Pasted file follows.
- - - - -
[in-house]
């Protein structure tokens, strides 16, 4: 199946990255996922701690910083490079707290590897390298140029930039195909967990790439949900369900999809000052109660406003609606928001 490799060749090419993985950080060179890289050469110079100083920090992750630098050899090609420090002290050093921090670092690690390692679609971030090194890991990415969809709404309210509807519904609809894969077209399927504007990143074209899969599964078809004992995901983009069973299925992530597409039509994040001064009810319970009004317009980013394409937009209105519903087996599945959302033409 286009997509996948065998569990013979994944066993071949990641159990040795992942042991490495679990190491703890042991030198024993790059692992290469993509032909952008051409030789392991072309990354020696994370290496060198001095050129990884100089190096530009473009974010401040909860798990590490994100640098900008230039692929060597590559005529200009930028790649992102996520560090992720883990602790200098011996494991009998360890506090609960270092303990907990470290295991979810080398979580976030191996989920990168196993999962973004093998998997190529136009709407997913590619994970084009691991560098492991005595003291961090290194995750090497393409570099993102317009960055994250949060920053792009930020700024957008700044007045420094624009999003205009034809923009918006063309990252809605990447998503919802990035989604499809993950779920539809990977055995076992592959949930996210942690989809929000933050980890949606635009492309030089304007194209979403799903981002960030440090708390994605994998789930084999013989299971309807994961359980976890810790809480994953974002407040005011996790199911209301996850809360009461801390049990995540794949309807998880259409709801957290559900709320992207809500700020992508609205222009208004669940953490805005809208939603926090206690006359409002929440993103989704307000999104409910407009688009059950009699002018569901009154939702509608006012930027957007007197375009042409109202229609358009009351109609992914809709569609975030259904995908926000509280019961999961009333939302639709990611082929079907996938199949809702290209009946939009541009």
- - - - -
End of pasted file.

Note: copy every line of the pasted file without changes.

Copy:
[in-house]
């Protein structure tokens, strides 16, 4: 199946990255996922701690910083490079707290590897390298140029930039195909967990790439949900369900999809000052109660406003609606928001 490799060749090419993985950080060179890289050469110079100083920090992750630098050899090609420090002290050093921090670092690690390692679609971030090194890991990415969809709404309210509807519904609809894969077209399927504007990143074209899969599964078809004992995901983009069973299925992530597409039509994040001064009810319970009004317009980013394409937009209105519903087996599945959302033409 286009997509996948065998569990013979994944066993071949990641159990040795992942042991490495679990190491703890042991030198024993790059692992290469993509032909952008051409030789392991072309990354020696994370290496060198001095050129990884100089190096530009473009974010401040909860798990590490994100640098900008230039692929060597590559005529200009930028790649992102996520560090992720883990602790200098011996494991009998360890506090609960270092303990907990470290295991979810080398979580976030191996989920990168196993999962973004093998998997190529136009709407997913590619994970084009691991560098492991005595003291961090290194995750090497393409570099993102317009960055994250949060920053792009930020700024957008700044007045420094624009999003205009034809923009918006063309990252809605990447998503919802990035989604499809993950779920539809990977055995076992592959949930996210942690989809929000933050980890949606635009492309030089304007194209979403799903981002960030440090708390994605994998789930084999013989299971309807994961359980976890810790809480994953974002407040005011996790199911209301996850809360009461801390049990995540794949309807998880259409709801957290559900709320992207809500700020992508609205222009208004669940953490805005809208939603926090206690006359409002929440993103989704307000999104409910407009688009059950009699002018569901009154939702509608006012930027957007007197375009042409109202229609358009009351109609992914809709569609975030259904995908926000509280019961999961009333939302639709990611082929079907996938199949809702290209009946939009541009």